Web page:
1080p ultra isn't a huge jump in image quality, but it's enough to push quite a few cards below the 60fps threshold. The RX 580 8GB and GTX 1060 6GB average 60fps, but you'll need at least a GTX 1660 / RX 590 if you want to keep minimums above 60. The GTX 1050 and RX 560 also dip below 30fps at times, and I'd recommend dropping the resolution or settings a bit to avoid that as the game engine slows down below 30fps.

At the other end of the spectrum, the RTX 2080 Ti can still break 144fps averages, while the 2080 and Radeon VII fall just a tad short of that mark. Radeon VII also beats the RTX 2080 by a hair, which isn't usually the case. A 144Hz G-Sync of FreeSync display can smooth out any dips, however, which is why such gaming monitors are the best overall solution right now.

1440p ultra will require a fast graphics card for 60fps—at least a GTX 1070 Ti or RX Vega 56. If you want to keep minimums above 60 as well, only the RTX 2070 and above will suffice.

There's not much else to say, other than the number of cards that still break 30fps continues to shrink. The RX 570 and GTX 1060 6GB keep minimums above 30, and interestingly even the older R9 390 has a good showing. (Again, it's likely that memory bandwidth is the driving factor—the 390 has 384GB/s thanks to its 512-bit interface, compared to just 256GB/s for the RX 580/590.)

Even if you want to drop to medium or low quality, 1440p is going to be a bit of a stretch. GTX 1070 can do 1440p medium at 60fps, and R9 390 and above can probably do 1440p low at 60fps … but I wouldn't really want to run low quality if at all possible, because SSAO definitely makes Rage 2 look better.

At least a few cards were still able to reach playable framerates at 1440p. 4K ultra is another matter, as usual. The RTX 2080 Ti almost manages to hit 60fps, and could probably do so by turning SSAO down a notch or two. Everything else will come up short, and in fact even 4K at low quality will still need RTX 2070 or GTX 1080 Ti or above to reach 60fps.

Alternatively, an ultrawide 3440x1440 monitor should still reach 60fps with an RTX 2070 or above, even at ultra quality. 4K can look very nice, but the GPU requirements in most games often put it out of reach.

Rage 2 CPU benchmarks

While Rage 2 is a bit of a beast when it comes to graphics cards, the CPU side is a completely different story. I've tested with an RTX 2080 to mostly eliminate any GPU bottlenecks—the RTX 2080 Ti is still faster, obviously, but not many people are willing to plunk down $1,000 or more for the privilege. I ran through the same benchmarks on eight different modern CPUs, and it's worth pointing out that the i3-8100 should be a pretty close match to something older like an i5-4670K.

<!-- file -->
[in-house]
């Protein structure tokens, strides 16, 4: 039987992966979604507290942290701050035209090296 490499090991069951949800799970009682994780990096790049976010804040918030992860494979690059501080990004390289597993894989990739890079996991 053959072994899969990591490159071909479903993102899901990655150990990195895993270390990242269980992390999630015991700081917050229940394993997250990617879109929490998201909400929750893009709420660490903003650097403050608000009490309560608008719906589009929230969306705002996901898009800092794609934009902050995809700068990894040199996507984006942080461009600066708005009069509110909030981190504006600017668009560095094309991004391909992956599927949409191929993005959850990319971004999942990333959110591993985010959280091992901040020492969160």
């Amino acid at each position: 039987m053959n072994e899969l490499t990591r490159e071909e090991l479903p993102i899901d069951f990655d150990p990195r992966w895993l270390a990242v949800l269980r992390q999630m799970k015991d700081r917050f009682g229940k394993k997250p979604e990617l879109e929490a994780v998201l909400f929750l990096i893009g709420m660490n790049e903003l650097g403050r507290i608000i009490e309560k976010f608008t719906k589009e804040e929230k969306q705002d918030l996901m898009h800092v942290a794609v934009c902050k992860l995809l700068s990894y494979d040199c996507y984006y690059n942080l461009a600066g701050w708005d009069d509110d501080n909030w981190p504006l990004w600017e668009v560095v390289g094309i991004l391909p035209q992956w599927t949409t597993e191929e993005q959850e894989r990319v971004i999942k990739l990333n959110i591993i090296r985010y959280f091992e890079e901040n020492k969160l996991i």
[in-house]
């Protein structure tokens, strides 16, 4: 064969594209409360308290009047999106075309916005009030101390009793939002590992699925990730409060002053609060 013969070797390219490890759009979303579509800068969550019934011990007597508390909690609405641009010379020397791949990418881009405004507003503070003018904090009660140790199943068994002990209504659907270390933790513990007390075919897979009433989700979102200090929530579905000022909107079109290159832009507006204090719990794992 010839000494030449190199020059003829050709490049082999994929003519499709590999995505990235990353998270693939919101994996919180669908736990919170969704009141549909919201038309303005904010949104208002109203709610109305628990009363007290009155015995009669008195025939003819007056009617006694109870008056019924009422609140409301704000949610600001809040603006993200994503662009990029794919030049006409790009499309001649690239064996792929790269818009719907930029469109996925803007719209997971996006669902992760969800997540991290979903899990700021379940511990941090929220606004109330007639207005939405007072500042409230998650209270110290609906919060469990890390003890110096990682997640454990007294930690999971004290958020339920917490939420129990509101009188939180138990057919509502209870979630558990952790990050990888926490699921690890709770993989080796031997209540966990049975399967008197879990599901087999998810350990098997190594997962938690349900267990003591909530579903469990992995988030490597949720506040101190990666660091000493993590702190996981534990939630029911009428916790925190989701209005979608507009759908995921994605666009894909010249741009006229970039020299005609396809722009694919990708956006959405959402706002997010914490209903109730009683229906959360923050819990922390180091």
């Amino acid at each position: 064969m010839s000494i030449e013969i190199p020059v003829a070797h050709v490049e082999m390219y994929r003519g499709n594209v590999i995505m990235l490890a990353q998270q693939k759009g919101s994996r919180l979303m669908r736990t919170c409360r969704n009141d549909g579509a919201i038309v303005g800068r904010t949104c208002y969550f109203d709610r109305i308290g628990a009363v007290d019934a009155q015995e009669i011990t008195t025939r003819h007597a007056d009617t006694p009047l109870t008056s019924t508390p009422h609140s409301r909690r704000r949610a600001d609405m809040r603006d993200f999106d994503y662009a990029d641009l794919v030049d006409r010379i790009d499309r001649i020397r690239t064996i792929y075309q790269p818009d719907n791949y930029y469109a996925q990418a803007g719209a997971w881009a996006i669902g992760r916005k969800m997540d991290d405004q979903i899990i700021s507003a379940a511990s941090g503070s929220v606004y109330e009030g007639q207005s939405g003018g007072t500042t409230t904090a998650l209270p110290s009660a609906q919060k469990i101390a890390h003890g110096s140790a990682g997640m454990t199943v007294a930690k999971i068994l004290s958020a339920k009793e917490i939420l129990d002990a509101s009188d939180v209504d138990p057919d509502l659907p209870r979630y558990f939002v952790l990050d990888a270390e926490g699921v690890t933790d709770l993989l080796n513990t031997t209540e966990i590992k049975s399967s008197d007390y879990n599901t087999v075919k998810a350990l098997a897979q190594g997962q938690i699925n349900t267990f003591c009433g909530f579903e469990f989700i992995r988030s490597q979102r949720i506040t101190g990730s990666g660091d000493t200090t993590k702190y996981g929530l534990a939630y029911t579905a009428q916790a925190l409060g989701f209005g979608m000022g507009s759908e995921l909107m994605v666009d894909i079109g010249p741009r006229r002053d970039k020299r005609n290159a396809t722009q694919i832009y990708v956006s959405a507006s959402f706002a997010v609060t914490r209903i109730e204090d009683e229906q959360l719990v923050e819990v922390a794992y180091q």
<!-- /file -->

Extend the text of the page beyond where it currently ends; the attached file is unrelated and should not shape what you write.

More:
Starting with Intel, the only CPU that even remotely falls off the pace is the i3-8100, and minimum fps is still far above 60. The Core i3 is still a bit low on minimum fps at 1080p medium, but by 1080p ultra the gap between the overclocked i7-8700K and the i3-8100 is down to just 2 percent on average fps, and 6 percent on minimum fps. 1440p and 4K are basically tied regardless of CPU.

The AMD story is similar, with the notable exception of the Ryzen 5 2400G that tends to trail by a larger gap even at higher resolutions. I'm not sure if that's the motherboard (entirely possible) or the drop to an x8 PCIe link (also possible), but minimum fps is still well above 60 regardless of resolution, until 4K where everything comes up short. More importantly than the 2400G is that the 2600X and 2700X, are basically indistinguishable from the various Intel CPUs. Yes, technically the fastest Intel chips are 4 percent faster than Ryzen at 1080p low/medium, but that's not really significant.

The good news is that your CPU should be up to snuff, pretty much regardless of what you're using (unless it's really old, like maybe Core 2 era hardware). The bad news is that more cores and even higher clockspeeds don't really seem to make much of a difference. That's probably in part thanks to the testing location used (Gunbarrel is more static than a battle at a Goon Squad base), but in general Rage 2 appears to go for 4-core/4-thread as the minimum for 60fps or more.

[A quick side note: AMD GPUs appear to show slightly better scaling with more CPU cores/threads and may benefit from a faster CPU. I didn't do extensive testing, but an i9-9900K was up to 5-10 percent faster than the i7-8700K with a Radeon VII. The CPU likely won't matter as much on lower tier AMD cards, however.]